Some thinking points on gentrification, place and the self
After listening to Spike Lee speaking (/ranting) about gentrification, I’ve started thinking about how and why gentrification means so much to so many of us - even when it’s not a race question. At the same time I’ve been writing a paper on place, and the combination has brought about an interesting way of thinking.
In ‘The right to the city’, David Harvey argues that ‘The question of what kind of city we want cannot be divorced from that of what kind of social ties, relationship to nature, lifestyles, technologies and aesthetic values we desire. The right to the city is far more than the individual liberty to access urban resources: it is a right to change ourselves by changing the city' (my emphasis).* Harvey is operating from a Lefebvrian understanding of space as constructed and is arguing here that in constructing spaces, we are effectively constructing our collective practices and values, and thereby our selves.
There is another way to approach this. If we take on Edward Casey’s assertions of the primacy of place in the human condition, we begin to see why we are so invested in places, particularly those in which we’ve lived for any stretch of time. If, as Casey insists, we ‘live in and through places’ in a phenomenological sense, then change in and to these places strikes at the very core of our being and our perception of the world.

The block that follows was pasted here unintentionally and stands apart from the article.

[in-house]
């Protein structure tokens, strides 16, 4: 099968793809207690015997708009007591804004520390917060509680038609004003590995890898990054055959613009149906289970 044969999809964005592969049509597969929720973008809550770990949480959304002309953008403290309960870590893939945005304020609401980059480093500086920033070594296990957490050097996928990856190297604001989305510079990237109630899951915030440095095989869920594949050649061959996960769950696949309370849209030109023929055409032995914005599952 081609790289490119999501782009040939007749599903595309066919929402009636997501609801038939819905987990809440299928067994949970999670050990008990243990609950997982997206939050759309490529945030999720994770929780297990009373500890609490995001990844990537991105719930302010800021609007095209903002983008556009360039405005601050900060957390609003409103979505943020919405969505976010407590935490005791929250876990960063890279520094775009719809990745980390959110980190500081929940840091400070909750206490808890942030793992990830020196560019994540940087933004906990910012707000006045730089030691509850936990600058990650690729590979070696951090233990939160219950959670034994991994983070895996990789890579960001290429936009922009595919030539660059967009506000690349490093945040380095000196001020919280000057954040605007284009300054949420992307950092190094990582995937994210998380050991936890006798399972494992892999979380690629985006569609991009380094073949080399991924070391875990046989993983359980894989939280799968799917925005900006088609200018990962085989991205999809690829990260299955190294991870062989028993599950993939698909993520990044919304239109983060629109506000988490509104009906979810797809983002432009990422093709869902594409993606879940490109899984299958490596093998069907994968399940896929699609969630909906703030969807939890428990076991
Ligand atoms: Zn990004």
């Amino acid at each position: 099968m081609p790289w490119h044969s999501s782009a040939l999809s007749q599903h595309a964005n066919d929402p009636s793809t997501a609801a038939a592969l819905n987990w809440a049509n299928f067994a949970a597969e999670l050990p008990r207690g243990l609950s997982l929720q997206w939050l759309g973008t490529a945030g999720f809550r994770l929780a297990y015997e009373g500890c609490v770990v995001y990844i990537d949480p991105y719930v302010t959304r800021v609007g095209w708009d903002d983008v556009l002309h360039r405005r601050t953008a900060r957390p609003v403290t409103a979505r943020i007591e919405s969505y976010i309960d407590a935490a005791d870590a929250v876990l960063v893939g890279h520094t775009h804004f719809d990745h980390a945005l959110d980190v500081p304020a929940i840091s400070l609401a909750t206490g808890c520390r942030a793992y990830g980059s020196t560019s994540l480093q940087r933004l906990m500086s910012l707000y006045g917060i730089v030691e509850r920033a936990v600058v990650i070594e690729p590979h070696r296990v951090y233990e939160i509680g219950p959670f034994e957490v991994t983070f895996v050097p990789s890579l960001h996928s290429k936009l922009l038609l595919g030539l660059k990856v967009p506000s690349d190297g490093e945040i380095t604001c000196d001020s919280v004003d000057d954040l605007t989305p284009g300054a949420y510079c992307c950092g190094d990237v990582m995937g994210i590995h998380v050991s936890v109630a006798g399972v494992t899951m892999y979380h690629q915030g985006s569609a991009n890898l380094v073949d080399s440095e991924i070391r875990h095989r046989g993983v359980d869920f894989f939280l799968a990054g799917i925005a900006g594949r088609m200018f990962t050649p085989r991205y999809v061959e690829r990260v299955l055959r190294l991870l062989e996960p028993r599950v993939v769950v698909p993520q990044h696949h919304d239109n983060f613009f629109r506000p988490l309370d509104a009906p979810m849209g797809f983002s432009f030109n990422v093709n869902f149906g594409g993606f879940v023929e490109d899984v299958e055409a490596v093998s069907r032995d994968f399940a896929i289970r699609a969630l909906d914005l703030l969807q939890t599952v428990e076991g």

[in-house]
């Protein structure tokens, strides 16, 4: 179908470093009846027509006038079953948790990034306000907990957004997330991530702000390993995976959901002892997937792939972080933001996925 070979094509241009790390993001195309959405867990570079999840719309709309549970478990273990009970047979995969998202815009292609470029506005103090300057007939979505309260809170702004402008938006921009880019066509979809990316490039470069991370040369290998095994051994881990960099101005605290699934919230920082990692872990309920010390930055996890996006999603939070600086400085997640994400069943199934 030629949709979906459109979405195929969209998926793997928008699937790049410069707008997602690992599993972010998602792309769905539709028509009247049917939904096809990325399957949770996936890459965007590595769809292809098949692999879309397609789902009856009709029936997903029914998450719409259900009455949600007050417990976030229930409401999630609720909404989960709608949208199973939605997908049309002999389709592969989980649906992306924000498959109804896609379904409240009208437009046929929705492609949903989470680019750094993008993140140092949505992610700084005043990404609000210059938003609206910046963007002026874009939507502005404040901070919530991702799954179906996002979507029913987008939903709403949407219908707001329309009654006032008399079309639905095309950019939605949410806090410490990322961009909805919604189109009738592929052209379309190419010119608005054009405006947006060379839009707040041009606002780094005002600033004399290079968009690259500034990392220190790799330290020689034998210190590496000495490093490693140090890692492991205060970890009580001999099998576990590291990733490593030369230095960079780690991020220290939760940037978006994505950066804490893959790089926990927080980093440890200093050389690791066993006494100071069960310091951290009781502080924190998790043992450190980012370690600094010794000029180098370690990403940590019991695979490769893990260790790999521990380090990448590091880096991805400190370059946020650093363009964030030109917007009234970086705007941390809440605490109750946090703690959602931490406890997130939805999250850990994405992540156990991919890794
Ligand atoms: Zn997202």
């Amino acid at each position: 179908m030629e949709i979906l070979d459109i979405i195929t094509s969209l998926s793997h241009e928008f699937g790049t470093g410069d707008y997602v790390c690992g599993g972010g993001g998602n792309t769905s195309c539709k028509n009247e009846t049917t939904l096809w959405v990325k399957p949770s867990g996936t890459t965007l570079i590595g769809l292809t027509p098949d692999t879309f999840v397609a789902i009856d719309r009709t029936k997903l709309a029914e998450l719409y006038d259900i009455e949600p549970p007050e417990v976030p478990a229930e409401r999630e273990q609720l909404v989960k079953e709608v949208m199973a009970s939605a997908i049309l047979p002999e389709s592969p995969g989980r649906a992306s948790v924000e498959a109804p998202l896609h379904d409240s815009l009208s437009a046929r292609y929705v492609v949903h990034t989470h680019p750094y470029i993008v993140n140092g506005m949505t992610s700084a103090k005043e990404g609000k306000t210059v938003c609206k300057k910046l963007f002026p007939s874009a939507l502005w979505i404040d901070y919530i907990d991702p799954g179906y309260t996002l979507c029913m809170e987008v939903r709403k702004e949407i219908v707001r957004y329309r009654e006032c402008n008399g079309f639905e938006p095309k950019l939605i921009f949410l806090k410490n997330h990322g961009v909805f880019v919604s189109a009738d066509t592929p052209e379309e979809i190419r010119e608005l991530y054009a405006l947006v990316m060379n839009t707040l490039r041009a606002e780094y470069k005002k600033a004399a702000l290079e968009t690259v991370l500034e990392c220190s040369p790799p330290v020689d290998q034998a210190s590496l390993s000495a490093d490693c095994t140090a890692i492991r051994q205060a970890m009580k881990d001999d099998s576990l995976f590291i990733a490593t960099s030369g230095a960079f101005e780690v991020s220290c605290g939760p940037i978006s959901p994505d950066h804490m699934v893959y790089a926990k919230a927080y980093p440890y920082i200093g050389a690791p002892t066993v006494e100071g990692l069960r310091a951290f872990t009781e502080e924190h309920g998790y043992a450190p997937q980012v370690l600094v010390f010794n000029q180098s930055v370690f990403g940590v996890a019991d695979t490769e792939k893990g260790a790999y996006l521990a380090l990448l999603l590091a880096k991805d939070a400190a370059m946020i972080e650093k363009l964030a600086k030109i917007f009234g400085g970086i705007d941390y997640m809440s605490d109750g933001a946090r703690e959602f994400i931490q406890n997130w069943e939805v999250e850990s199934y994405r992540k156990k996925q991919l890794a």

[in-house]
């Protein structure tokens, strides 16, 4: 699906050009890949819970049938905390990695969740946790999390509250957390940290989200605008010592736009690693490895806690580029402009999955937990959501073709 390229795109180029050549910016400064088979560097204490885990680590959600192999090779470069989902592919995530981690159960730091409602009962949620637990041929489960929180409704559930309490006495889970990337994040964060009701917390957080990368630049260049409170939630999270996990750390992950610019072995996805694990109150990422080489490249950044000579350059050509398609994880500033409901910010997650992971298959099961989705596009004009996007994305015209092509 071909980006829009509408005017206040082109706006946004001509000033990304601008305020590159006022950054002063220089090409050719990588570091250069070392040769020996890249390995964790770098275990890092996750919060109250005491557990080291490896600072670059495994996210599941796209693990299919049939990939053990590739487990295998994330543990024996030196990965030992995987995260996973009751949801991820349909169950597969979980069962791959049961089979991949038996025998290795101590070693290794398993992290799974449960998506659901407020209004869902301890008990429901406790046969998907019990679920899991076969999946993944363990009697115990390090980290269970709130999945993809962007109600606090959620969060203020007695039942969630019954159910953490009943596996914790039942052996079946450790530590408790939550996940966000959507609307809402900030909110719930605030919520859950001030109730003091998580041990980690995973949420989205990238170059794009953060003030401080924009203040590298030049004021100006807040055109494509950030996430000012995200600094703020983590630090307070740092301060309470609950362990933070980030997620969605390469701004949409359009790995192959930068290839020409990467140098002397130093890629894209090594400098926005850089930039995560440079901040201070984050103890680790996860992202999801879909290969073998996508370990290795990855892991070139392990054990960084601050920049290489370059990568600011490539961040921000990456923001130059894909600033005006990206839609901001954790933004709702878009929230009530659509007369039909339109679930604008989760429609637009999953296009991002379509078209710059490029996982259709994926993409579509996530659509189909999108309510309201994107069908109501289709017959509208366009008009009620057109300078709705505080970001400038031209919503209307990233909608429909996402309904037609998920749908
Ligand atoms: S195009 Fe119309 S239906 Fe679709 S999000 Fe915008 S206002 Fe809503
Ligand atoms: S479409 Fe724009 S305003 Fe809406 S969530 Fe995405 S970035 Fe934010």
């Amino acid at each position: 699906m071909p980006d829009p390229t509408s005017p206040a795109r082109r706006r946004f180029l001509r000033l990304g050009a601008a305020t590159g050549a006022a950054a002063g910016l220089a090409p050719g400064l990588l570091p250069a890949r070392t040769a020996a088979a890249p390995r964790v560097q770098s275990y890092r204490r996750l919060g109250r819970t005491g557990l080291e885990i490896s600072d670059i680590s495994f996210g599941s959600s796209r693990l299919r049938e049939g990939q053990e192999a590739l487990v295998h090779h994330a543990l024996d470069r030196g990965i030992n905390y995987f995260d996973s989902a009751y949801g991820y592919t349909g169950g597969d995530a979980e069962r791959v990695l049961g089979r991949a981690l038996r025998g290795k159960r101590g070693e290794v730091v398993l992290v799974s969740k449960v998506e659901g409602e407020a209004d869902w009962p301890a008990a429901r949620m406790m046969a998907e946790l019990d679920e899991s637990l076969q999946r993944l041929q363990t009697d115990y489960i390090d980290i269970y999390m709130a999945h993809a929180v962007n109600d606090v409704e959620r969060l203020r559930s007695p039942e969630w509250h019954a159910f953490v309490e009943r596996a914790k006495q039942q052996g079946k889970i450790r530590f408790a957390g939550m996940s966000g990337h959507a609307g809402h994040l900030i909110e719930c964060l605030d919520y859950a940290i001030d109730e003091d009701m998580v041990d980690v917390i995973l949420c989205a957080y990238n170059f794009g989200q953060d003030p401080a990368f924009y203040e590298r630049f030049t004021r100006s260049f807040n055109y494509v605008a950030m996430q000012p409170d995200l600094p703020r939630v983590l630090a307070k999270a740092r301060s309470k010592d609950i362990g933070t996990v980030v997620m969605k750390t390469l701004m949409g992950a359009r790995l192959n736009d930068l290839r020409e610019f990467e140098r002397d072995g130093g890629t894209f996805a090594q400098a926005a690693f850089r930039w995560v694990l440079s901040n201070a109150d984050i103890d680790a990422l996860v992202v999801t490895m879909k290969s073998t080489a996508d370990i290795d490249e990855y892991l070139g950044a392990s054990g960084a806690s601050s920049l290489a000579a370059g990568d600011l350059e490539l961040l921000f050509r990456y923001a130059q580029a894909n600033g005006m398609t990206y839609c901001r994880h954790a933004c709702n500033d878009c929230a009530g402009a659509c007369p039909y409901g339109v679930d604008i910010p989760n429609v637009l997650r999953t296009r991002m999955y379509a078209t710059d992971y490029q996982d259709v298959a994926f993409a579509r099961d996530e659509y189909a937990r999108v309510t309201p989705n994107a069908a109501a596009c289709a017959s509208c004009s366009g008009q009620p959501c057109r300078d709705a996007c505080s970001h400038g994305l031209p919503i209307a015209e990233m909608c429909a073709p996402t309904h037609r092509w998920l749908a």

Resistance to processes of gentrification involves more than abstract questions of equity and social justice. It is, in a Bourdieurian sense, a fundamental struggle for the right for our lives to take place in ways that are meaningful to us.
*David Harvey (2008) ‘The right to the city’ New Left review, 53, September-October 2008, p. 23